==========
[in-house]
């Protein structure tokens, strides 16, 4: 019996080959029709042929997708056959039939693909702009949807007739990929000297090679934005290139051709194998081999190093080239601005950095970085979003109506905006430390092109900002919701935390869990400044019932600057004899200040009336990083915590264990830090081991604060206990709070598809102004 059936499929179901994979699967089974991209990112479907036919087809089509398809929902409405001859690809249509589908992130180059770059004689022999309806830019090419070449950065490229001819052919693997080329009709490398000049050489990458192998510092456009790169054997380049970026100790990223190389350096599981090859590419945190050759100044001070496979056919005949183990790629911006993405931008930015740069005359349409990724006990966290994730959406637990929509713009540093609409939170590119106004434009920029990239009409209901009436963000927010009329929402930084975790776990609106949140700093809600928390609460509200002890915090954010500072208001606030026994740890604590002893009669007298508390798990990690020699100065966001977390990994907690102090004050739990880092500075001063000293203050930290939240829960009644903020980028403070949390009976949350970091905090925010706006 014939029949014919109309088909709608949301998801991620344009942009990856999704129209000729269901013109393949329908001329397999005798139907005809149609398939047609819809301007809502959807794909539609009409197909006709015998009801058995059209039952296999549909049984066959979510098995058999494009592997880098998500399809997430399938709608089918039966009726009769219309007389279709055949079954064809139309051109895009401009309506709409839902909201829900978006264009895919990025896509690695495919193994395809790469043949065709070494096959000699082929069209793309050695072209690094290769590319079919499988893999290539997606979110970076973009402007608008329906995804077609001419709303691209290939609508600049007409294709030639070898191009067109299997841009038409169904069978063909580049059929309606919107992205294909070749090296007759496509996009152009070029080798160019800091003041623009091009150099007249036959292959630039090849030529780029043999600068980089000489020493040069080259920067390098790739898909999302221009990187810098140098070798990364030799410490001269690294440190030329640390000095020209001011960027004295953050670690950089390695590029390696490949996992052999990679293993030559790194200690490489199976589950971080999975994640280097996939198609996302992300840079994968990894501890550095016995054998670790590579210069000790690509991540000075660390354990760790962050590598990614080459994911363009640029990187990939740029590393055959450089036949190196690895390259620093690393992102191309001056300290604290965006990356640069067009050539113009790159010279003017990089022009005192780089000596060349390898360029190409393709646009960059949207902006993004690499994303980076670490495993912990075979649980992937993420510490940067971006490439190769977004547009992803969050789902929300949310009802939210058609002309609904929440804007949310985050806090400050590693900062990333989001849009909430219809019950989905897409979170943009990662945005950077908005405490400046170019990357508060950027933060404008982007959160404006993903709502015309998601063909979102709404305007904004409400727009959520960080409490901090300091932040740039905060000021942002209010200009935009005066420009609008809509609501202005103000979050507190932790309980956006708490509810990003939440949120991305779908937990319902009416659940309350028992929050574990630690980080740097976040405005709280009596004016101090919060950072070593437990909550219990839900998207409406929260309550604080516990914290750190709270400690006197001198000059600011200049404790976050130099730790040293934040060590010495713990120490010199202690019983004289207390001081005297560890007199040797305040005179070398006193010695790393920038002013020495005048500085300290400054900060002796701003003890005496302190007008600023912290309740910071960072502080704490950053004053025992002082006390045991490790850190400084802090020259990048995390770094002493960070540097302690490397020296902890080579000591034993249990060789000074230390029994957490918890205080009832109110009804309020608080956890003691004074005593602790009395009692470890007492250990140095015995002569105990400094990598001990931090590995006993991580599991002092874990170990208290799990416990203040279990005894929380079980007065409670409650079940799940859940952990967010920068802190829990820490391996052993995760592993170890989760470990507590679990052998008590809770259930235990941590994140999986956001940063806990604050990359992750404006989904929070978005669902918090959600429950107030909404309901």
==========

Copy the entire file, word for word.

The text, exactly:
[in-house]
């Protein structure tokens, strides 16, 4: 019996080959029709042929997708056959039939693909702009949807007739990929000297090679934005290139051709194998081999190093080239601005950095970085979003109506905006430390092109900002919701935390869990400044019932600057004899200040009336990083915590264990830090081991604060206990709070598809102004 059936499929179901994979699967089974991209990112479907036919087809089509398809929902409405001859690809249509589908992130180059770059004689022999309806830019090419070449950065490229001819052919693997080329009709490398000049050489990458192998510092456009790169054997380049970026100790990223190389350096599981090859590419945190050759100044001070496979056919005949183990790629911006993405931008930015740069005359349409990724006990966290994730959406637990929509713009540093609409939170590119106004434009920029990239009409209901009436963000927010009329929402930084975790776990609106949140700093809600928390609460509200002890915090954010500072208001606030026994740890604590002893009669007298508390798990990690020699100065966001977390990994907690102090004050739990880092500075001063000293203050930290939240829960009644903020980028403070949390009976949350970091905090925010706006 014939029949014919109309088909709608949301998801991620344009942009990856999704129209000729269901013109393949329908001329397999005798139907005809149609398939047609819809301007809502959807794909539609009409197909006709015998009801058995059209039952296999549909049984066959979510098995058999494009592997880098998500399809997430399938709608089918039966009726009769219309007389279709055949079954064809139309051109895009401009309506709409839902909201829900978006264009895919990025896509690695495919193994395809790469043949065709070494096959000699082929069209793309050695072209690094290769590319079919499988893999290539997606979110970076973009402007608008329906995804077609001419709303691209290939609508600049007409294709030639070898191009067109299997841009038409169904069978063909580049059929309606919107992205294909070749090296007759496509996009152009070029080798160019800091003041623009091009150099007249036959292959630039090849030529780029043999600068980089000489020493040069080259920067390098790739898909999302221009990187810098140098070798990364030799410490001269690294440190030329640390000095020209001011960027004295953050670690950089390695590029390696490949996992052999990679293993030559790194200690490489199976589950971080999975994640280097996939198609996302992300840079994968990894501890550095016995054998670790590579210069000790690509991540000075660390354990760790962050590598990614080459994911363009640029990187990939740029590393055959450089036949190196690895390259620093690393992102191309001056300290604290965006990356640069067009050539113009790159010279003017990089022009005192780089000596060349390898360029190409393709646009960059949207902006993004690499994303980076670490495993912990075979649980992937993420510490940067971006490439190769977004547009992803969050789902929300949310009802939210058609002309609904929440804007949310985050806090400050590693900062990333989001849009909430219809019950989905897409979170943009990662945005950077908005405490400046170019990357508060950027933060404008982007959160404006993903709502015309998601063909979102709404305007904004409400727009959520960080409490901090300091932040740039905060000021942002209010200009935009005066420009609008809509609501202005103000979050507190932790309980956006708490509810990003939440949120991305779908937990319902009416659940309350028992929050574990630690980080740097976040405005709280009596004016101090919060950072070593437990909550219990839900998207409406929260309550604080516990914290750190709270400690006197001198000059600011200049404790976050130099730790040293934040060590010495713990120490010199202690019983004289207390001081005297560890007199040797305040005179070398006193010695790393920038002013020495005048500085300290400054900060002796701003003890005496302190007008600023912290309740910071960072502080704490950053004053025992002082006390045991490790850190400084802090020259990048995390770094002493960070540097302690490397020296902890080579000591034993249990060789000074230390029994957490918890205080009832109110009804309020608080956890003691004074005593602790009395009692470890007492250990140095015995002569105990400094990598001990931090590995006993991580599991002092874990170990208290799990416990203040279990005894929380079980007065409670409650079940799940859940952990967010920068802190829990820490391996052993995760592993170890989760470990507590679990052998008590809770259930235990941590994140999986956001940063806990604050990359992750404006989904929070978005669902918090959600429950107030909404309901």